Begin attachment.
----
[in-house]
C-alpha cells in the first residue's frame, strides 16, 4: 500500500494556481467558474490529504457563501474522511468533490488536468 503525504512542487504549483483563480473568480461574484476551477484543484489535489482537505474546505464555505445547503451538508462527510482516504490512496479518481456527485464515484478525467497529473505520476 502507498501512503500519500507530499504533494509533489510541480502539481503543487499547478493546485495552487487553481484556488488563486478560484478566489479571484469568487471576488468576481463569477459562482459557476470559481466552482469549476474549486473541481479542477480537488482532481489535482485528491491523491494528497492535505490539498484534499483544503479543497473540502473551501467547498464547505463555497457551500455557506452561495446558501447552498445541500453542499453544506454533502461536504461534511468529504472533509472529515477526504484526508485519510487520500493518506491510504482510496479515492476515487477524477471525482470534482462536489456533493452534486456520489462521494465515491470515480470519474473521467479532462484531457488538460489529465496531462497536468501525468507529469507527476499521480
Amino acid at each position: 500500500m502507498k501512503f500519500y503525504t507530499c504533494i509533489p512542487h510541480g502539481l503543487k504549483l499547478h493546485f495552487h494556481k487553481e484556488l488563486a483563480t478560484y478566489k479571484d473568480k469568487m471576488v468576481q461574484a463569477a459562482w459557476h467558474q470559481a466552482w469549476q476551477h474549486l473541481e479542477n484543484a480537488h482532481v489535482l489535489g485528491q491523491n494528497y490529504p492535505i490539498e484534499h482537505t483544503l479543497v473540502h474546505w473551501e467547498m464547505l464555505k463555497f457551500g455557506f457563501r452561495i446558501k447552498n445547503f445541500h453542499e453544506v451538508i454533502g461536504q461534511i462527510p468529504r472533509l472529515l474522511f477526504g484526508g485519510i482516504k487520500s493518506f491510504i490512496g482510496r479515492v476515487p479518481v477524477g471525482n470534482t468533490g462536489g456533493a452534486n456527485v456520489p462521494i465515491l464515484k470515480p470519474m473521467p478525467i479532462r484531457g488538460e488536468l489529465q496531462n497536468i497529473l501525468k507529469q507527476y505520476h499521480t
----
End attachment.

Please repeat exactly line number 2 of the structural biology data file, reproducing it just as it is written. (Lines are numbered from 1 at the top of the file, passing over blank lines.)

C-alpha cells in the first residue's frame, strides 16, 4: 500500500494556481467558474490529504457563501474522511468533490488536468 503525504512542487504549483483563480473568480461574484476551477484543484489535489482537505474546505464555505445547503451538508462527510482516504490512496479518481456527485464515484478525467497529473505520476 502507498501512503500519500507530499504533494509533489510541480502539481503543487499547478493546485495552487487553481484556488488563486478560484478566489479571484469568487471576488468576481463569477459562482459557476470559481466552482469549476474549486473541481479542477480537488482532481489535482485528491491523491494528497492535505490539498484534499483544503479543497473540502473551501467547498464547505463555497457551500455557506452561495446558501447552498445541500453542499453544506454533502461536504461534511468529504472533509472529515477526504484526508485519510487520500493518506491510504482510496479515492476515487477524477471525482470534482462536489456533493452534486456520489462521494465515491470515480470519474473521467479532462484531457488538460489529465496531462497536468501525468507529469507527476499521480